My current research interest is using VR in the study of social cognition.
In general, I am interested in generating expressive virtual characters to create an empathic social interaction, that is immersive and engaging.
My PhD thesis (2005-09) consists several VR experimental studies in understanding social anxiety. For instance, the study of social blushing, training application for social phobia, and building personality in virtual characters.
During my first post-doc (2009-13) I developed several VR scenarios in the study of morality. Our research was covered in BBC Horizon programme "Are you good or evil".
Currently I work with neuroscientists to study the underlying mechanisms of social interaction. The results of our research will contribute in for instance understanding of the cause of autism.
I am also collaborating with UCL Laws on exploring ethical challenges in medical professional, with Immersive Virtual Reality (Oculus). This is in particular relevant to training for effective communication.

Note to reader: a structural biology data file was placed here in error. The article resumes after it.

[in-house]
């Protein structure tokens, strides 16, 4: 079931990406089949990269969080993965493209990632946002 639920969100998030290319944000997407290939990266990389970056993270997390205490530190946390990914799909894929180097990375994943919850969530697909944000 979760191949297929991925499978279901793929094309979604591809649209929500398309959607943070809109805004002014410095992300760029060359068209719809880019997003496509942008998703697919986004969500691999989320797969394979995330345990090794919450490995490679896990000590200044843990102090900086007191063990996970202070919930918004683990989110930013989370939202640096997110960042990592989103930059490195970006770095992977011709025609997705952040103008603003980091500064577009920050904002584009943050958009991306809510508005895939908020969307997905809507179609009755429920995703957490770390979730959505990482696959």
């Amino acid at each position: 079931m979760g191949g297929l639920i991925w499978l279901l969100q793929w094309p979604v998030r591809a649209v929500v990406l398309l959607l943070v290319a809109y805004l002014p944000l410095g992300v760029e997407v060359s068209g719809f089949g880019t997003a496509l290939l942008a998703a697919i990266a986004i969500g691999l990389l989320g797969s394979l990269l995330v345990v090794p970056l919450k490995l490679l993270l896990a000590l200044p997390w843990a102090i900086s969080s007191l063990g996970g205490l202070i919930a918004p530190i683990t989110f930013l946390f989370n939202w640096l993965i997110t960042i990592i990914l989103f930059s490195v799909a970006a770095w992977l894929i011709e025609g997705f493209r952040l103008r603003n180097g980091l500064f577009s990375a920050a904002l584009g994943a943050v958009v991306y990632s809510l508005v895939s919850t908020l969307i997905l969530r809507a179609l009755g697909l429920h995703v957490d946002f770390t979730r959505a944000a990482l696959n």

I have co-organised the London Virtual Social Interaction Workshop (September, 2014, London) which brought social scientists and VR technologists together to discuss how new technologies can help us probe and measure human social behaviour without sacrificing the validity of the interaction.
Technically, I specialise on interactive Virtual Environment and character animation (facial expression, body movements, motion capture, key frame animation) with modelling and VR software such as 3dsMax, Unity, and Vizard. The majority of my work was conducted in immersive Virtual Reality (the CAVE-like system at UCL, and HMDs, for instance, the Oculus), where users not only see everything in 3D, but also have their head tracked - this provides a compelling experience - more shocking than seeing a 3D movie in the iMax!